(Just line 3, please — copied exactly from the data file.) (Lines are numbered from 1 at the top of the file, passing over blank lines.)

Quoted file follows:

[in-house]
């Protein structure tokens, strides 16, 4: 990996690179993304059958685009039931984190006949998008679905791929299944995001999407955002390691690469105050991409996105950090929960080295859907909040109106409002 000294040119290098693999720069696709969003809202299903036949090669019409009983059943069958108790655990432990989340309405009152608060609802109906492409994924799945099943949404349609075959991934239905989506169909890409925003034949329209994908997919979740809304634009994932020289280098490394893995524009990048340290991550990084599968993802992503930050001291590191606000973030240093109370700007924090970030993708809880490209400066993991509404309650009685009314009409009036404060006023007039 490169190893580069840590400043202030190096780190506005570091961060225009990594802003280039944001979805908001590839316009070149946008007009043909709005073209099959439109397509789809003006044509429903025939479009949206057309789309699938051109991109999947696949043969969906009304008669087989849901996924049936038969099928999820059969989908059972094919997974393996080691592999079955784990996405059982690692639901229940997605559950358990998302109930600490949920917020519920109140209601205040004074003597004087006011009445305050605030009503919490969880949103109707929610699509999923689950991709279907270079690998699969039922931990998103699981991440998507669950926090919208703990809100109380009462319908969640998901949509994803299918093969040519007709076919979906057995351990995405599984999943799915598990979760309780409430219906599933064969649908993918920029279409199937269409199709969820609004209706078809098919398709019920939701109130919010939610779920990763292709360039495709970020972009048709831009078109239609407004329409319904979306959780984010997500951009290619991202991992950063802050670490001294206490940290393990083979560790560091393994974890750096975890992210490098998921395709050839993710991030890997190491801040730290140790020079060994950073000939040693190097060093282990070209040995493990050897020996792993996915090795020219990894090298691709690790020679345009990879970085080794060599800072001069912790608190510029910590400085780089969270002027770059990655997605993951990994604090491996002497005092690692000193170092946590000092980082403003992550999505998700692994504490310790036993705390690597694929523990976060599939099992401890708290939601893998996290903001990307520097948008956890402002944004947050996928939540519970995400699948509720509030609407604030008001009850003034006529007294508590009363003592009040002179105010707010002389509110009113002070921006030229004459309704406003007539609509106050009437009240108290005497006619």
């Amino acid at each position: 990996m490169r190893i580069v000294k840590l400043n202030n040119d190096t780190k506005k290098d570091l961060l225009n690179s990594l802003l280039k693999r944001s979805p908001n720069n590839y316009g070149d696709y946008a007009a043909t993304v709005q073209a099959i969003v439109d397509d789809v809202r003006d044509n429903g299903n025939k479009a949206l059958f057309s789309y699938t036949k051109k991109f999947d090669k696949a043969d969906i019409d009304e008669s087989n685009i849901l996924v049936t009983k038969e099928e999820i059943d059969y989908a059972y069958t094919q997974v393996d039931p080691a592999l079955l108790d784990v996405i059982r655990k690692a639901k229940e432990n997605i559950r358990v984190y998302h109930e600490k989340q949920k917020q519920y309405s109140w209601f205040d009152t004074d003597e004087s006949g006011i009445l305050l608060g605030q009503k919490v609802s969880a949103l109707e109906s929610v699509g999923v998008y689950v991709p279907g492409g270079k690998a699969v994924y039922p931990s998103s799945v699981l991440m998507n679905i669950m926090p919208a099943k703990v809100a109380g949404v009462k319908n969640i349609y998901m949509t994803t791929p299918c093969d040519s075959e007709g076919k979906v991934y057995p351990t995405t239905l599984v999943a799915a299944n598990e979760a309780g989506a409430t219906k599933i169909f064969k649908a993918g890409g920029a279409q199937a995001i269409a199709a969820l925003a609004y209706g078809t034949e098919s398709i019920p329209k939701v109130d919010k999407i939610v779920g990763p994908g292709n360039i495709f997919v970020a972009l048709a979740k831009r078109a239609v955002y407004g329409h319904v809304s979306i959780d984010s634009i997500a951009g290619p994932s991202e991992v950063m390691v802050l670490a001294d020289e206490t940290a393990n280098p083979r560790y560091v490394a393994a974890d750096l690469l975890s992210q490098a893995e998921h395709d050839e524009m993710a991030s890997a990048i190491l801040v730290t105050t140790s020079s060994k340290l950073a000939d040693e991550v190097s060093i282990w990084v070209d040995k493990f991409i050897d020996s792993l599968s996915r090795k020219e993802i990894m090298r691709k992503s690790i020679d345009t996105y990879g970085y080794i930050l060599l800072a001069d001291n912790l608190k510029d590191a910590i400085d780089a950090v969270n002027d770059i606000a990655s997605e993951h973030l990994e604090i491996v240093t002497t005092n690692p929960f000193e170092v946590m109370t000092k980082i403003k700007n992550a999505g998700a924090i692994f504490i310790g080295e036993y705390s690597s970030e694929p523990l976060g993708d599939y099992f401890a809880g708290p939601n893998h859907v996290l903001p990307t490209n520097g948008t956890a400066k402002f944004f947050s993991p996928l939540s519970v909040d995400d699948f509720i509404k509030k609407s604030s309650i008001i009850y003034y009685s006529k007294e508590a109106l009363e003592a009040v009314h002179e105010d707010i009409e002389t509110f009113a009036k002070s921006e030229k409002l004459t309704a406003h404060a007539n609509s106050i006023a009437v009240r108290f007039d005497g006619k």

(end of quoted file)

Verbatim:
């Amino acid at each position: 990996m490169r190893i580069v000294k840590l400043n202030n040119d190096t780190k506005k290098d570091l961060l225009n690179s990594l802003l280039k693999r944001s979805p908001n720069n590839y316009g070149d696709y946008a007009a043909t993304v709005q073209a099959i969003v439109d397509d789809v809202r003006d044509n429903g299903n025939k479009a949206l059958f057309s789309y699938t036949k051109k991109f999947d090669k696949a043969d969906i019409d009304e008669s087989n685009i849901l996924v049936t009983k038969e099928e999820i059943d059969y989908a059972y069958t094919q997974v393996d039931p080691a592999l079955l108790d784990v996405i059982r655990k690692a639901k229940e432990n997605i559950r358990v984190y998302h109930e600490k989340q949920k917020q519920y309405s109140w209601f205040d009152t004074d003597e004087s006949g006011i009445l305050l608060g605030q009503k919490v609802s969880a949103l109707e109906s929610v699509g999923v998008y689950v991709p279907g492409g270079k690998a699969v994924y039922p931990s998103s799945v699981l991440m998507n679905i669950m926090p919208a099943k703990v809100a109380g949404v009462k319908n969640i349609y998901m949509t994803t791929p299918c093969d040519s075959e007709g076919k979906v991934y057995p351990t995405t239905l599984v999943a799915a299944n598990e979760a309780g989506a409430t219906k599933i169909f064969k649908a993918g890409g920029a279409q199937a995001i269409a199709a969820l925003a609004y209706g078809t034949e098919s398709i019920p329209k939701v109130d919010k999407i939610v779920g990763p994908g292709n360039i495709f997919v970020a972009l048709a979740k831009r078109a239609v955002y407004g329409h319904v809304s979306i959780d984010s634009i997500a951009g290619p994932s991202e991992v950063m390691v802050l670490a001294d020289e206490t940290a393990n280098p083979r560790y560091v490394a393994a974890d750096l690469l975890s992210q490098a893995e998921h395709d050839e524009m993710a991030s890997a990048i190491l801040v730290t105050t140790s020079s060994k340290l950073a000939d040693e991550v190097s060093i282990w990084v070209d040995k493990f991409i050897d020996s792993l599968s996915r090795k020219e993802i990894m090298r691709k992503s690790i020679d345009t996105y990879g970085y080794i930050l060599l800072a001069d001291n912790l608190k510029d590191a910590i400085d780089a950090v969270n002027d770059i606000a990655s997605e993951h973030l990994e604090i491996v240093t002497t005092n690692p929960f000193e170092v946590m109370t000092k980082i403003k700007n992550a999505g998700a924090i692994f504490i310790g080295e036993y705390s690597s970030e694929p523990l976060g993708d599939y099992f401890a809880g708290p939601n893998h859907v996290l903001p990307t490209n520097g948008t956890a400066k402002f944004f947050s993991p996928l939540s519970v909040d995400d699948f509720i509404k509030k609407s604030s309650i008001i009850y003034y009685s006529k007294e508590a109106l009363e003592a009040v009314h002179e105010d707010i009409e002389t509110f009113a009036k002070s921006e030229k409002l004459t309704a406003h404060a007539n609509s106050i006023a009437v009240r108290f007039d005497g006619k």